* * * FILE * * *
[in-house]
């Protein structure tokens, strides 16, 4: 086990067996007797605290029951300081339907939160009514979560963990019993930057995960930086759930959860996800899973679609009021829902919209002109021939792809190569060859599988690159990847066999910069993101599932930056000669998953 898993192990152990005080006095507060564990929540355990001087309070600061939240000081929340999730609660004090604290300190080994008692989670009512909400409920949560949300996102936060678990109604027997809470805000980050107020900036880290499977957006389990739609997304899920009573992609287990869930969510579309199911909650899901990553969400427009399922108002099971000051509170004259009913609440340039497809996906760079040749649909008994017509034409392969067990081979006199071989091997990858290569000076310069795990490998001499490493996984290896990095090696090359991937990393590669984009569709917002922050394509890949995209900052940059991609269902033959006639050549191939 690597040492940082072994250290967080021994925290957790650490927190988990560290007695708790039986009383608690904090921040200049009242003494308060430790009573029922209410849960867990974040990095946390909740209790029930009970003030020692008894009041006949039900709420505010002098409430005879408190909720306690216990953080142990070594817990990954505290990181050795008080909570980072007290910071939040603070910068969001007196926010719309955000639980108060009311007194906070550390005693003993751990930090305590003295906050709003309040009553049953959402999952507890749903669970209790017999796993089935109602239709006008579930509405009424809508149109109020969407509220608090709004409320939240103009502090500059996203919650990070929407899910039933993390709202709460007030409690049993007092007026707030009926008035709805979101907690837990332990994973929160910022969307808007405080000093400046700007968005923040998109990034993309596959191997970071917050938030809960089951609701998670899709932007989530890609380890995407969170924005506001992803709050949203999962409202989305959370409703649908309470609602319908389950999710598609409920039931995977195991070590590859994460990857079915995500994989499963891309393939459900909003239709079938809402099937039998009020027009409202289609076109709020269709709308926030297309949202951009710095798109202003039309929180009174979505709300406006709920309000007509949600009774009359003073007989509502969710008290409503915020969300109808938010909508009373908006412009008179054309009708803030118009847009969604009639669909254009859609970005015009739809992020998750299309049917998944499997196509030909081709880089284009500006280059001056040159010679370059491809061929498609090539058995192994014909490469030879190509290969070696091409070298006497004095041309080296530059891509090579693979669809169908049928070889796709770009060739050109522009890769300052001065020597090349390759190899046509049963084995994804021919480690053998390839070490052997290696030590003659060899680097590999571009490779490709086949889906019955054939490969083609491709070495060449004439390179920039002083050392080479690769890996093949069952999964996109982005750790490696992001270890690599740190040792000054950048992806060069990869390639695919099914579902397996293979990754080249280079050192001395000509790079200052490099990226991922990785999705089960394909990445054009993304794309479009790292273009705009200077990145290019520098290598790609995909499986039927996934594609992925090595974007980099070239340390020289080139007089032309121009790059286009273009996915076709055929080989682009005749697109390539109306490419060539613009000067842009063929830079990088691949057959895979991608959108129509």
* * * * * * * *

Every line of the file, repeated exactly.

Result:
[in-house]
């Protein structure tokens, strides 16, 4: 086990067996007797605290029951300081339907939160009514979560963990019993930057995960930086759930959860996800899973679609009021829902919209002109021939792809190569060859599988690159990847066999910069993101599932930056000669998953 898993192990152990005080006095507060564990929540355990001087309070600061939240000081929340999730609660004090604290300190080994008692989670009512909400409920949560949300996102936060678990109604027997809470805000980050107020900036880290499977957006389990739609997304899920009573992609287990869930969510579309199911909650899901990553969400427009399922108002099971000051509170004259009913609440340039497809996906760079040749649909008994017509034409392969067990081979006199071989091997990858290569000076310069795990490998001499490493996984290896990095090696090359991937990393590669984009569709917002922050394509890949995209900052940059991609269902033959006639050549191939 690597040492940082072994250290967080021994925290957790650490927190988990560290007695708790039986009383608690904090921040200049009242003494308060430790009573029922209410849960867990974040990095946390909740209790029930009970003030020692008894009041006949039900709420505010002098409430005879408190909720306690216990953080142990070594817990990954505290990181050795008080909570980072007290910071939040603070910068969001007196926010719309955000639980108060009311007194906070550390005693003993751990930090305590003295906050709003309040009553049953959402999952507890749903669970209790017999796993089935109602239709006008579930509405009424809508149109109020969407509220608090709004409320939240103009502090500059996203919650990070929407899910039933993390709202709460007030409690049993007092007026707030009926008035709805979101907690837990332990994973929160910022969307808007405080000093400046700007968005923040998109990034993309596959191997970071917050938030809960089951609701998670899709932007989530890609380890995407969170924005506001992803709050949203999962409202989305959370409703649908309470609602319908389950999710598609409920039931995977195991070590590859994460990857079915995500994989499963891309393939459900909003239709079938809402099937039998009020027009409202289609076109709020269709709308926030297309949202951009710095798109202003039309929180009174979505709300406006709920309000007509949600009774009359003073007989509502969710008290409503915020969300109808938010909508009373908006412009008179054309009708803030118009847009969604009639669909254009859609970005015009739809992020998750299309049917998944499997196509030909081709880089284009500006280059001056040159010679370059491809061929498609090539058995192994014909490469030879190509290969070696091409070298006497004095041309080296530059891509090579693979669809169908049928070889796709770009060739050109522009890769300052001065020597090349390759190899046509049963084995994804021919480690053998390839070490052997290696030590003659060899680097590999571009490779490709086949889906019955054939490969083609491709070495060449004439390179920039002083050392080479690769890996093949069952999964996109982005750790490696992001270890690599740190040792000054950048992806060069990869390639695919099914579902397996293979990754080249280079050192001395000509790079200052490099990226991922990785999705089960394909990445054009993304794309479009790292273009705009200077990145290019520098290598790609995909499986039927996934594609992925090595974007980099070239340390020289080139007089032309121009790059286009273009996915076709055929080989682009005749697109390539109306490419060539613009000067842009063929830079990088691949057959895979991608959108129509």